Introduction and features
The Panasonic FZ330 builds on the success of the ground-breaking FZ200 bridge camera, launched back in 2012. The FZ200 set the bar high with its 24x zoom lens, constant f/2.8 aperture and its ability to capture raw files as well as JPEGs.
Whilst its relatively small sensor size may be regarded as a handicap, the FZ330 boasts SLR-rivalling functionality, and is designed to appeal to both enthusiasts and users of compacts and beginner bridge cameras looking to step up a level.
The FZ330 shares the same Leica 25-600mm lens (a hood is included), with its impressive constant aperture of f/2.8, as well as the 1/2.3-inch high-sensitivity MOS sensor with 12.2 million effective pixels.
Some welcome new features include the 4K video and photo modes, a new processing engine with increased native sensitivity of ISO 100-6400, a high-resolution touchscreen and a bigger and better viewfinder with eye sensor.
The Leica DC Vario-Elmarit lens has an impressive zoom range of 25-600mm equivalent (24x), and an equally impressive close focussing distance of 1cm at its widest setting in macro mode – even at 600mm, a distance of just 1m is achievable. The f/2.8 maximum aperture enables fast shutter speeds to be achieved even in low light, with the improved five-axis hybrid image stabilisation coming in handy here too. Digital zoom increases its range to 48x.
Sensitivity ranges from ISO 100 to 6400, with Auto ISO enabling you to set an upper limit of ISO 200 to 6400, and intelligent ISO enabling a maximum sensitivity of ISO 3200. Disappointingly, though, there’s no option to choose a minimum shutter speed.
A wide range of shooting modes are included: aperture and shutter priority, manual, program, intelligent auto, custom, scene-based picture modes and panorama. There are also 26 creative modes, along with multiple exposure and time-lapse options.
As with the FZ200, both raw and JPEG formats are available, with a maximum image resolution of 4000 x 3000 pixels, when used in its native 4:3 format; 3:2, 16:9 and 1:1 crops are also available. There’s an impressive array of movie options, with both 4K and HD video at up to 50p.
The FZ330 has three 4K Photo modes: 4K Burst Shooting, 4K Burst (Start/Stop) and 4K Pre-burst. In these modes the FZ330 records 4K footage at 30 frames per second, but it’s possible to extract 8Mp still images in-camera.
In 4K Burst Shooting mode the camera records for as long as the shutter release is pressed, while in 4K Burst (Start/Stop) mode recording is started and stopped with a press of the shutter release; in 4K Pre-burst mode the camera records 30 images immediately before and after the shutter button is pressed (it starts scanning from the moment the mode is selected), giving 60 shots from a two-second burst.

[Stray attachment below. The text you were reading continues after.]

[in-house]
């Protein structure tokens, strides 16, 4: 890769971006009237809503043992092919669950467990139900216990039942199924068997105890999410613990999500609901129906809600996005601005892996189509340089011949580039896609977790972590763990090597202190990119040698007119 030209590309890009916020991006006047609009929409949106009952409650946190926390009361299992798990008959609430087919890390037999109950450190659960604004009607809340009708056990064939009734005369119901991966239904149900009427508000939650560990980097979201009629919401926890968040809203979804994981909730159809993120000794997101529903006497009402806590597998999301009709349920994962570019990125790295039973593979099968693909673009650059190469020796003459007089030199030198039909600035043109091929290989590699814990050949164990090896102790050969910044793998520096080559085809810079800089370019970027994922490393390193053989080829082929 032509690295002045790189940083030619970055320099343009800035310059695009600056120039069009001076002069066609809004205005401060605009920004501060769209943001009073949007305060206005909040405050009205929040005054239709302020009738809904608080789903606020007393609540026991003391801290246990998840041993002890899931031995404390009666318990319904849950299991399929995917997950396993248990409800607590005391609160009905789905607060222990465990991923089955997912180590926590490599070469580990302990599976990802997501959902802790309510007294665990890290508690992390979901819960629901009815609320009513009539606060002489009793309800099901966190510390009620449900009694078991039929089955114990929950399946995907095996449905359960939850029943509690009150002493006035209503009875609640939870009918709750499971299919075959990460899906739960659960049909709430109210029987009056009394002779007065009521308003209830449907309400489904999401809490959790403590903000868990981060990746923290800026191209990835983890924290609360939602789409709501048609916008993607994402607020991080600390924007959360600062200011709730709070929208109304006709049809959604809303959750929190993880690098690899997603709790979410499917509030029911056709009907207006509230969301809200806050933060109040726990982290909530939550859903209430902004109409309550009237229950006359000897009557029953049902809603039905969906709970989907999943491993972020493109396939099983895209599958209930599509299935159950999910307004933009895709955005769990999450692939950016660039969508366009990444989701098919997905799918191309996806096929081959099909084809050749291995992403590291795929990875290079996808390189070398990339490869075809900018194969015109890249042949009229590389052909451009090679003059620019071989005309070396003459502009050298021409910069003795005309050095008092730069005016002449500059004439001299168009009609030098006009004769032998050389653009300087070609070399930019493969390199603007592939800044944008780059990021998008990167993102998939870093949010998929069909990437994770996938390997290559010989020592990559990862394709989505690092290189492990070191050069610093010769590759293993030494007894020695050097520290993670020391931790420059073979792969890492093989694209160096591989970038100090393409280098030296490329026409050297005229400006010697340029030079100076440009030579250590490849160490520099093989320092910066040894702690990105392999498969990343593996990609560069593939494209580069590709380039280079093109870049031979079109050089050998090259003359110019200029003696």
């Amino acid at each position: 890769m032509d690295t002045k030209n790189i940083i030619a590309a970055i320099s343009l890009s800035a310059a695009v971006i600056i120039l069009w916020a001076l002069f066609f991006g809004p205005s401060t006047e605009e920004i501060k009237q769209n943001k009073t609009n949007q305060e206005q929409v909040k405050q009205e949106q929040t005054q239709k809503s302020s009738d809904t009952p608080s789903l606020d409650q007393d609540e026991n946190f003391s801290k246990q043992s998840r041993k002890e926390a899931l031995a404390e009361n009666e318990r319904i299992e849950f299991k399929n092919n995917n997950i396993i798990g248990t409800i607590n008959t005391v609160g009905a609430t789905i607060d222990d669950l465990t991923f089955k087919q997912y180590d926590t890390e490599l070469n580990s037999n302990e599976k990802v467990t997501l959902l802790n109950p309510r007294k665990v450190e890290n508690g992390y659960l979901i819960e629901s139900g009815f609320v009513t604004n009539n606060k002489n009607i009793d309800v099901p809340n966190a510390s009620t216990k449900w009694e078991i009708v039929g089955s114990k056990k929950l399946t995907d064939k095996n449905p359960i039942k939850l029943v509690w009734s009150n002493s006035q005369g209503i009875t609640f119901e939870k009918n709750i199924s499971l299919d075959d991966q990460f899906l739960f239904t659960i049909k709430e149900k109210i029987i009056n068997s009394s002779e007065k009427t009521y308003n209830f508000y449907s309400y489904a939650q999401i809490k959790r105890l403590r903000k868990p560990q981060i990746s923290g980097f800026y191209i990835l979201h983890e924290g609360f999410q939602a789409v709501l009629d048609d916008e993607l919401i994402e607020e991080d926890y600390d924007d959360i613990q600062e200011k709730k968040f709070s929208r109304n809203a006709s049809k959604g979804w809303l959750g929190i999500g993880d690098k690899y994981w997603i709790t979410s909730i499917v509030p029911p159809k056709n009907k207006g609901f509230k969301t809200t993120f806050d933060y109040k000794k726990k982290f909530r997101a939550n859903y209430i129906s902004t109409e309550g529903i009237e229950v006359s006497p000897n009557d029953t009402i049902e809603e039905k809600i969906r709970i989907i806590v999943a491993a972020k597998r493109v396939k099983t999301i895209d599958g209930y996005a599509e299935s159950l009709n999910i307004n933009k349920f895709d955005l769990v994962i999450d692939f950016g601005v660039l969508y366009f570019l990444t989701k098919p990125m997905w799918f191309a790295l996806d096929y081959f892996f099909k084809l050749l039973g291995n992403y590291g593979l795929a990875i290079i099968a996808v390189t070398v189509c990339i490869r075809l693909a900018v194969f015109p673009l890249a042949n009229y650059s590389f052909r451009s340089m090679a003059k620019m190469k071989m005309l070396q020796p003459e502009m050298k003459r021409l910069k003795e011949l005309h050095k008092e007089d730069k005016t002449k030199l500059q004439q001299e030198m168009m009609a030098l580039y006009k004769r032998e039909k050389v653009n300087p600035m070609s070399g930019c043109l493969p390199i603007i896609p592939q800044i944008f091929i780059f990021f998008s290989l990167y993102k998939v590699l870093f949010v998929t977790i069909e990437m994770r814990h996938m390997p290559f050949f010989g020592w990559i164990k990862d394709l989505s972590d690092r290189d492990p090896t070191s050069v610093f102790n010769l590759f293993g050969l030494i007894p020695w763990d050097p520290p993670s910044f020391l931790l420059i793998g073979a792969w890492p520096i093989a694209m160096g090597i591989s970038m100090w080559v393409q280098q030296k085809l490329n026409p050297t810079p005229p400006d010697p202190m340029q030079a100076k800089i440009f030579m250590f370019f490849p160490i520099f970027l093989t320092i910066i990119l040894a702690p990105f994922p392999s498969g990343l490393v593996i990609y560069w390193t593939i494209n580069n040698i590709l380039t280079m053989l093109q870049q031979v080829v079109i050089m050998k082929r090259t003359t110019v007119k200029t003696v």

Multi, centre-weighted and spot metering are all available, along with exposure bracketing by up to three stops, over up to seven frames. Exposure compensation can be adjusted by plus or minus tree stops, in 1/3-stop increments.
Single autofocus (AFS), flexible autofocus (AFF), continuous autofocus (AFC) and manual focus (with focus peaking) are all available, and the FZ330 boasts improved autofocus performance, with a 240fps AF drive which Panasonic claims can achieve focus in 0.09 seconds.
Several other autofocus options are also available. including tracking, face/eye detection, touch shutter and a Touchpad mode, which enables the AF point to be set via the screen while using the viewfinder.
Wi-Fi functionality enables camera operation and image playback via your smartphone/tablet, using Panasonic’s excellent Image App. Add to this the 4K burst modes, which enable you to extract 8-megapixel still images from your 4K video footage, and the FZ330 seems to offer a pretty compelling list of features and functionality.
Build Quality and Handling
The Panasonic FZ330 is a fair bit larger than the FZ200, measuring 131.6 x 91.5 x 117.1mm (5.2 x 3.6 x 4.6 inches). It’s also close to 20% heavier, at just over 690g or 1.5lbs including battery and SD card. It’s certainly not something to slip into your coat pocket but, when you consider the features and functionality that are packed in, neither the size nor the weight are unreasonable. It’s also dust- and splash-proof.
Overall the camera feels well made, if obviously plastic. Its textured, slightly rubberised coating is comfortable to hold and the deep front grip is nicely moulded. I found the ergonomics very good, with my index finger easily able to access the shutter button and zoom lever, as well as the various top plate controls.
The top mode dial feels a little insubstantial, but its textured side surface makes it easy to use and it’s quite stiff in use, so there’s no danger of switching modes by mistake. The on/off lever below this is also reassuringly firm in use. The camera starts up quickly, with the lens extending slightly.
The control dial at the rear of the top plate is similar in feel to the mode dial; this isn’t quite as smooth in use as similar dials on some other cameras, but I found it well positioned for my thumb when changing aperture and shutter speeds.
The zoom lever is easy to operate; it’s a little noisy, and initially it felt a bit jerky too, although once I got used to it I found that I was able to zoom in and out in small and precise increments. The pop-up flash feels solid, and opens and shuts with a reassuring click.